And nobody would make the mistake that playing the Star Wars theme would mean anything without thinking of the experiential context of whoever was listening. Though we probably do a better job of recognizing the query features of language with obvious cultural topics in general, I’ve taken to asking pretty much everyone I meet if they’re Always Sunny fans so I’ll know if my references will land. Those are the trivial but obvious ones though, we take a lot of our experience of culture as universal that definitely are not, even within our own culture.
The SQL analogy is only useful to a point, of course there are no INSERT statements or anything like that. And it can be argued that there is data in language in some instances. A number is a pretty objective data symbol. But for a large amount of human ‘thought data’, a single word or phrase reference may access a wide range of constructs and we rely on each other having similar enough constructs to make the reference meaningful in context.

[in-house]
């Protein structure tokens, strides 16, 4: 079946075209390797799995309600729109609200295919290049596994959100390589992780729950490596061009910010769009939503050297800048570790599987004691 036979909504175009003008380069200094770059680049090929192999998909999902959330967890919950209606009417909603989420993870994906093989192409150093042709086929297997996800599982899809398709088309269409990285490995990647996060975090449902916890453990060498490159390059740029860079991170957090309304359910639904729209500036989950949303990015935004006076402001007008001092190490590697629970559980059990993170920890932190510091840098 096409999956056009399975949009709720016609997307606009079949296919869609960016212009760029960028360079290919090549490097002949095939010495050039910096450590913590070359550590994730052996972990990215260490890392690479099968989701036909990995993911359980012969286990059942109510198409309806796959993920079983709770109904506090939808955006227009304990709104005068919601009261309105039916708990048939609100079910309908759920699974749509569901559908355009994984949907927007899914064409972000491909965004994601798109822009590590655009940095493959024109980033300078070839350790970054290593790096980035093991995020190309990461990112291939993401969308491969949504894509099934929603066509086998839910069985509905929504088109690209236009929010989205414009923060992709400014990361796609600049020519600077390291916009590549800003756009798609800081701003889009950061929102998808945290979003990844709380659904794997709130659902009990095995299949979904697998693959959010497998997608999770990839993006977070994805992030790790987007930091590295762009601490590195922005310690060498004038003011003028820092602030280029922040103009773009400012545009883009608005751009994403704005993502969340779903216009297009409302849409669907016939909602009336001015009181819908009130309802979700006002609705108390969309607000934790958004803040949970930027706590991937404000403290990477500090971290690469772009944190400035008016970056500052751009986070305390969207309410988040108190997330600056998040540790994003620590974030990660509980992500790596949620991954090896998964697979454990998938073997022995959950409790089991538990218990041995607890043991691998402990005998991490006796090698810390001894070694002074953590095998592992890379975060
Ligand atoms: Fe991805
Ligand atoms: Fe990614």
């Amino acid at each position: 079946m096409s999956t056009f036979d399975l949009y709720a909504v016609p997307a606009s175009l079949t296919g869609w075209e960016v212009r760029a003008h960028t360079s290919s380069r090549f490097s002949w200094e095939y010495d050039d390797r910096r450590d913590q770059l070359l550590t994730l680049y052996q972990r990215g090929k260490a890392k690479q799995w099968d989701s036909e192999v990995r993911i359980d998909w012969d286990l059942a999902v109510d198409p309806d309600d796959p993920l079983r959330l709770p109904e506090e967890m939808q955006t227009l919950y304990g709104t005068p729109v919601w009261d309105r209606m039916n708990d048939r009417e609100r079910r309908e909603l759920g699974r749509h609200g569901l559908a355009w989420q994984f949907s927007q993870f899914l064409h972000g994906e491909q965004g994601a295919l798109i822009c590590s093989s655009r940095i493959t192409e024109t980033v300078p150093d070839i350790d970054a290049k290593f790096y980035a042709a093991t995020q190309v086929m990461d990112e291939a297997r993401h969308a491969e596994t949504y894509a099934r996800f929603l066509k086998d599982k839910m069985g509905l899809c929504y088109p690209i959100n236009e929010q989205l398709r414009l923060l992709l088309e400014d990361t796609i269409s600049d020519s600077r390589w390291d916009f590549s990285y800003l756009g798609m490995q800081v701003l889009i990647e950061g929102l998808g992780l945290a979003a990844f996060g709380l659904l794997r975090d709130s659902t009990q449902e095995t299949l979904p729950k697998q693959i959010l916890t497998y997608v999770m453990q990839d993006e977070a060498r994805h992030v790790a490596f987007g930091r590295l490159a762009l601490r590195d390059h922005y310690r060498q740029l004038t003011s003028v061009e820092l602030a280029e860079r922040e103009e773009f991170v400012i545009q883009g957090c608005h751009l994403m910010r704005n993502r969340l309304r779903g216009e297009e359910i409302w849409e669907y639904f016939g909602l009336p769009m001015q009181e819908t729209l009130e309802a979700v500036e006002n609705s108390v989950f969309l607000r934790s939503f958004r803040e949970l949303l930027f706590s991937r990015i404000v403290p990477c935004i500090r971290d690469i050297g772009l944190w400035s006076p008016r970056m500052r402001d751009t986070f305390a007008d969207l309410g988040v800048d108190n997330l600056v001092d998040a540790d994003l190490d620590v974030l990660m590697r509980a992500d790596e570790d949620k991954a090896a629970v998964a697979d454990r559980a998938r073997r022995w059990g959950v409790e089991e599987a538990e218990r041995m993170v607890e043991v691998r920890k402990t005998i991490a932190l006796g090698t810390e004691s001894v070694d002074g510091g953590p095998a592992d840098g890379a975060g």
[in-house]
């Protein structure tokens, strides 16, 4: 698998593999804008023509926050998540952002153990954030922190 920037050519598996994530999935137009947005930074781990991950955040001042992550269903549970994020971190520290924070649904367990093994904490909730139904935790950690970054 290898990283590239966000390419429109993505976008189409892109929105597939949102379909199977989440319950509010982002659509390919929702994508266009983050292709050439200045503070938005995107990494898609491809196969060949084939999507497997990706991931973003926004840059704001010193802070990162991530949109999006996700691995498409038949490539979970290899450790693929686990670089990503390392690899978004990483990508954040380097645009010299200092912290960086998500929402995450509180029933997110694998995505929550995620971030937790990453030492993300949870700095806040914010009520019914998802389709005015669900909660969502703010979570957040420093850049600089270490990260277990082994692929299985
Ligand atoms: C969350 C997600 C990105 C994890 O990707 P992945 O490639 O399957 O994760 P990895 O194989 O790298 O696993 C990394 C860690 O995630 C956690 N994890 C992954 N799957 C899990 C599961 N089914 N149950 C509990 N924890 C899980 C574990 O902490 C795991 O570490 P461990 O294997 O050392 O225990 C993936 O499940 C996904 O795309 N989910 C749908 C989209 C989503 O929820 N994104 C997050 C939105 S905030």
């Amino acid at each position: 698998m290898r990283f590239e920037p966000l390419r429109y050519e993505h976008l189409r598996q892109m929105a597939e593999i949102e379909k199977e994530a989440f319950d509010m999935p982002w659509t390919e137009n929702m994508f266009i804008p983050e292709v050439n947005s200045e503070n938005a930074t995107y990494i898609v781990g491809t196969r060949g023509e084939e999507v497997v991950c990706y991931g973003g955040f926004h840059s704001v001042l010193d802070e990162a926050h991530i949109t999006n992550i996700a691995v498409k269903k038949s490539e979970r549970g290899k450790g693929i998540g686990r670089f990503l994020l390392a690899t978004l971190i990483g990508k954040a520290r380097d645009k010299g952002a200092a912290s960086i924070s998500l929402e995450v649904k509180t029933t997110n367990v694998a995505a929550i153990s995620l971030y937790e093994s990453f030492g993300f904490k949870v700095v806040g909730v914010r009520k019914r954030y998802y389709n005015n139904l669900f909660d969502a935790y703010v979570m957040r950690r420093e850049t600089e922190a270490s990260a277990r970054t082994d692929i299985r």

Thinking of language as working this way can remind us that nothing we say is definitive just because we said it the way we meant it, even to people we think we share a broad context with. We’re kind of blind querying thoughts from other minds using table and field names we think they should have relevant data in. Unfortunately that doesn’t paint a very optimistic picture of human communication since it relies on unknowable qualities of the listener as much as the quality of the communication. I used to have some grand vision of a perfect message for humanity, that if you could just encode the right meaning in some universally accessible way, humans could understand. But it just doesn’t work that way. You can mostly only work with the thought data available in the minds you’re communicating with.